I’m beginning with a book by Carla Sonheim for a few reasons: 1) I met her and bought a small piece of her art in Portland several years ago, and I found her to be grounded and patient despite the chaos of the art fair. 2) This book, published four years ago, encourages the “just start” motto. And 3) pen and paper seem like step one for beginning. Pen to paper. No fancy supplies, no fresh journal to worry about, no adhesives or temperamental watercolors; all things I love and will delve into, but for now: pen to paper:

Drawing Lab

Sonheim, Carla.
Drawing Lab for Mixed Media Artists:
Creative Exercises to Make Drawing Fun.
Illustrated. 144pp. Quarry Books, 2010. $22.99
ISBN-10: 1592536131
ISBN-13: 978-1592536139
DDC 745.5

From Quarry Book’s Lab Series, Carla Sonheim presents a playful collection of 52 drawing exercises to keep the practice simple, get you started, and see interesting and unusual results. Her materials list is brief to allow for the use-what-you-have, do-what-you-can approach. Each prompt contains a materials list, a notable quotation, some examples from Carla or a contributor, step by step instructions, and—my favorite, a few suggestions for taking the prompt further. These ideas are where everyone will gain more mileage from the book—as they push beyond the typical drawing assignments—along with your own trial and experimentation. The book also contains a diverse selection of contributing artists, and a short-list of Carla’s favorite books on drawing and creativity.

Her “Taking It Further” suggestions are a step away from what you might expect of typical drawing primers. For example, a drawing standard for warming up are blind contour drawings: easy, loose, non-judgmental. Carla suggests this technique with a twist: layering several of the same subject. Her example yields a galumphing elephant with weight and movement, enhanced by simple orange highlights.

Another project that speaks to me is Lab #35: Drawing + Collage. This is an exercise where you select a fragment of a photo from a magazine, and add to it. Find an animal head, for example, and give it an alternative, out-of proportion, or multi-limbed reboot. I think this project would capture an elementary audience as well as a seasoned artist. I have seen similar renditions that are coltish and imaginative accomplished by children.

My favorite Sonheim prompt is to create a series of drawings using sidewalk cracks as inspiration. Akin to finding animal shapes in cloud formations, I think this prompt is endlessly fascinating. I see imaginary maps in many of the sidewalk cracks around my city, with lush islands of grass, and the occasional rogue poppy. This moment of focus on the ground underfoot is also a lesson in stopping to really look—a cornerstone in any art practice. It’s another exercise that can be done with all ages, with few tools, and endless source material. Carla’s featured illustration for this project is a series of weird animals, line-drawn, with contour shading and a bit of color for pop.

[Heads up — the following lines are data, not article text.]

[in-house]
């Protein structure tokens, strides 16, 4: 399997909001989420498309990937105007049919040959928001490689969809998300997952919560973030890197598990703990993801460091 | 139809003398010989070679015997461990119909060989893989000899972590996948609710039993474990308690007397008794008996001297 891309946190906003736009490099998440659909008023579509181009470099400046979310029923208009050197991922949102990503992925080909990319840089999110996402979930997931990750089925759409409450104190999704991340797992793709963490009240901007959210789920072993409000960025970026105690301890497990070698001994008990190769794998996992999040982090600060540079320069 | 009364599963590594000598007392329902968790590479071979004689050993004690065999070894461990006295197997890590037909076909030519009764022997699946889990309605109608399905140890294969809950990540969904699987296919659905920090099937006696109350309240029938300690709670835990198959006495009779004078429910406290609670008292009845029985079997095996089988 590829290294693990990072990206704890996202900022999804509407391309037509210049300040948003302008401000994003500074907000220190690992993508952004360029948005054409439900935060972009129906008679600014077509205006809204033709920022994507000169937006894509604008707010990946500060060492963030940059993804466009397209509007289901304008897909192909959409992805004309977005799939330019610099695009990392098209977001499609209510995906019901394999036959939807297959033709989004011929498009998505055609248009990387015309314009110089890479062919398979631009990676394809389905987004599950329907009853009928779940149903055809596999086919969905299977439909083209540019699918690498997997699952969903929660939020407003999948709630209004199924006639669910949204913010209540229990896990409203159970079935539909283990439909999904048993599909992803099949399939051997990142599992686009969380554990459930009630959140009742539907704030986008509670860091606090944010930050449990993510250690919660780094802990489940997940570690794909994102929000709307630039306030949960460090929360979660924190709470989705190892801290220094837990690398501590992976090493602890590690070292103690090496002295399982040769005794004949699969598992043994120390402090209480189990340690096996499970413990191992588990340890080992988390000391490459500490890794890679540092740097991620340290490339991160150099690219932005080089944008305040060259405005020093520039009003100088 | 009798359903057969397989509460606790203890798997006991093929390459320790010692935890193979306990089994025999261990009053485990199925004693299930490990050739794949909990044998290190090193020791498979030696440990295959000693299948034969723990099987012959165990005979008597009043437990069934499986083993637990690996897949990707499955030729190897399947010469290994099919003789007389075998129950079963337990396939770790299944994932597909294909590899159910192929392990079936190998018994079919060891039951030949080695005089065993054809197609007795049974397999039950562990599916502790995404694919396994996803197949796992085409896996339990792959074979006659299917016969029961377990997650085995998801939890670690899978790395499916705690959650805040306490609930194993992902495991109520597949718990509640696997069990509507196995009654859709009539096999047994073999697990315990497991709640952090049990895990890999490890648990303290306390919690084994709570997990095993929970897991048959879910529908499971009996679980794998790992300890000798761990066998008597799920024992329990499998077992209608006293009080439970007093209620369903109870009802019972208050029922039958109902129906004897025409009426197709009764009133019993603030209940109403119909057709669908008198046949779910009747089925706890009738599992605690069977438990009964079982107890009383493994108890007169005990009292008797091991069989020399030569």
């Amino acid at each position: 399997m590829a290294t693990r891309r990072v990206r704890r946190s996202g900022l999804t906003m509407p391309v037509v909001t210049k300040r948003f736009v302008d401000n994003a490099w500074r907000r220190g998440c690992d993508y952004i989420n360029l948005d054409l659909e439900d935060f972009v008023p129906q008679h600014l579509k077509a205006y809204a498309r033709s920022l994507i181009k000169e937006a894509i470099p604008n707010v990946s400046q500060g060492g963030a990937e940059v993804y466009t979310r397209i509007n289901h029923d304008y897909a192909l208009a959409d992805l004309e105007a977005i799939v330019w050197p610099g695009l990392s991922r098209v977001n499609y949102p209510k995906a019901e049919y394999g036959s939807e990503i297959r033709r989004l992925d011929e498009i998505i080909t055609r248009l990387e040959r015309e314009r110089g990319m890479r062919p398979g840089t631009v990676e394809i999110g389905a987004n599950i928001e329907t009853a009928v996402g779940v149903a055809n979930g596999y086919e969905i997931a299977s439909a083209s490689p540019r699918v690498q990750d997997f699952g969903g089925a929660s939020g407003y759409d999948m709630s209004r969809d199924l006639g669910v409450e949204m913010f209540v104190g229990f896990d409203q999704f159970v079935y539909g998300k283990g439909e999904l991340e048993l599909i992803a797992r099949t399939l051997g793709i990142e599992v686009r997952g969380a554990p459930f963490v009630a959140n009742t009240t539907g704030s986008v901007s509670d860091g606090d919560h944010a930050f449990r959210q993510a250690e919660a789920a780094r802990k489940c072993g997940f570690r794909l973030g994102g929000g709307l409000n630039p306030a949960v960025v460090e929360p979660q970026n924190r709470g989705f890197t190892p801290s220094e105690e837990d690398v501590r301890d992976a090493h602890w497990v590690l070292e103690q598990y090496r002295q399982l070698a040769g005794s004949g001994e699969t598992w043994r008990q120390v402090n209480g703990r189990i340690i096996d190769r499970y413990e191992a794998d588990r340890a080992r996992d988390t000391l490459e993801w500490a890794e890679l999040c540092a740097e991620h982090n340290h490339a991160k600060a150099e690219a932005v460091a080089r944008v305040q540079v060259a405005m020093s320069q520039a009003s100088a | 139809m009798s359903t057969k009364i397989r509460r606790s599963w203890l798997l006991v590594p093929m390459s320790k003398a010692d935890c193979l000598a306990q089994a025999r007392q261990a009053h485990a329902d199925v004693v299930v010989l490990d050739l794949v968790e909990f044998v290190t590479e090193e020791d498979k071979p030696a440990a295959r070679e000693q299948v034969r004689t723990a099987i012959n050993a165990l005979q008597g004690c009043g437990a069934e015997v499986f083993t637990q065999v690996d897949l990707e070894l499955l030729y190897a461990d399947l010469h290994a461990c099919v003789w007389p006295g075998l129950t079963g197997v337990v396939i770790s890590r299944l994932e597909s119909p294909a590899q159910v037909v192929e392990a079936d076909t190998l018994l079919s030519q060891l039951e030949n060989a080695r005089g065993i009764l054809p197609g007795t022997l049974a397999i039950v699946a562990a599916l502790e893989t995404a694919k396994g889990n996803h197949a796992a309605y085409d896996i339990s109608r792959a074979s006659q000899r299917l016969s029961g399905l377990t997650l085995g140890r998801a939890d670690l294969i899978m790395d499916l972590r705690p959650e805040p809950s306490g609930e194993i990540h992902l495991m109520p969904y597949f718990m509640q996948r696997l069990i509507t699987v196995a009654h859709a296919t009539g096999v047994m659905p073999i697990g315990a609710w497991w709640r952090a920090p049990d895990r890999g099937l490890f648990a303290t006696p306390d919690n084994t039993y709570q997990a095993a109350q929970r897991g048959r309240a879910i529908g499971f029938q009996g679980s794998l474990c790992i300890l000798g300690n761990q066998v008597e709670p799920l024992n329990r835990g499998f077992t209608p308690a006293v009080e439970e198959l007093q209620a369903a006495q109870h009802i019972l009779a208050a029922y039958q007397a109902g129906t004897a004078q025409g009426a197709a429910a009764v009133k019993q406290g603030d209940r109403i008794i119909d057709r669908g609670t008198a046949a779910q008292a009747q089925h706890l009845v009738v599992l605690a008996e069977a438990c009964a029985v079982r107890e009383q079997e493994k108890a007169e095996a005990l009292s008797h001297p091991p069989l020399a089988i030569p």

Sidewalk cracks. My city government is attentive to the condition of our sidewalks. Severely cracked squares are often marked, and repair or replacement is a homeowner requirement. The first afternoon I went out with camera in hand, I was almost disappointed with the pristine condition of our walks! But, I found a few with nice marbling. And, to my equal delight and shame, I had several fractured rectangles on the margins of my own house! Best to draw them now before the City paints a yellow scald for me to repair.

I drew a half-dozen creatures from the fractures I found, and played a bit with coloring pencil to give them life. But then I struck upon some old Letraset vellum and rolls of washi tape, and I like the result much better. They aren’t the anthropomorphized versions of Carla Sonheim’s, but they interest me all the same.
This exercise can be applied to all kinds of man-made distress. I spotted a patch of peeling paint which took on map-like qualities for me: a truncated, Florida-less outline of North America, France—squished. Ireland, largely out of proportion with the other two shapes. All this richness on a wall of aged orange paint or a broken dilapidated square on concrete.  Here are three of  my sidewalk crack drawings:
sidewalk crack 1193  sidewalk crack 2194 sidewalk crack 3195

After reading through the book, I caught myself seeing a great deal more in my surroundings: the sidewalks tufted with weeds, a bristly ranunculus bulb, a tall stadium light that begged to be drawn blindly. I felt encouraged to just try. So I blindly drew my sunglasses and a tea cup. I drew alien sidewalk creatures. I took more pictures than I did the week previous—all in the spirit of looking and focusing. This book lives at my house; I expect I’ll pull it out more often when I need a reminder that drawing should be fun.

For more about Carla, visit her website at carlasonheim.com. She offers several “live” and self-paced on-line classes and tutorials on her website, as well as an up-to-date blog. The classes and e-books are a diverse range from drawing and watercolor to silly “Blobimals” and cereal box paper dolls.
Carla has published several books, including a new book on photography with her husband Steve Sonheim that I plan to review here soon.

the beginning.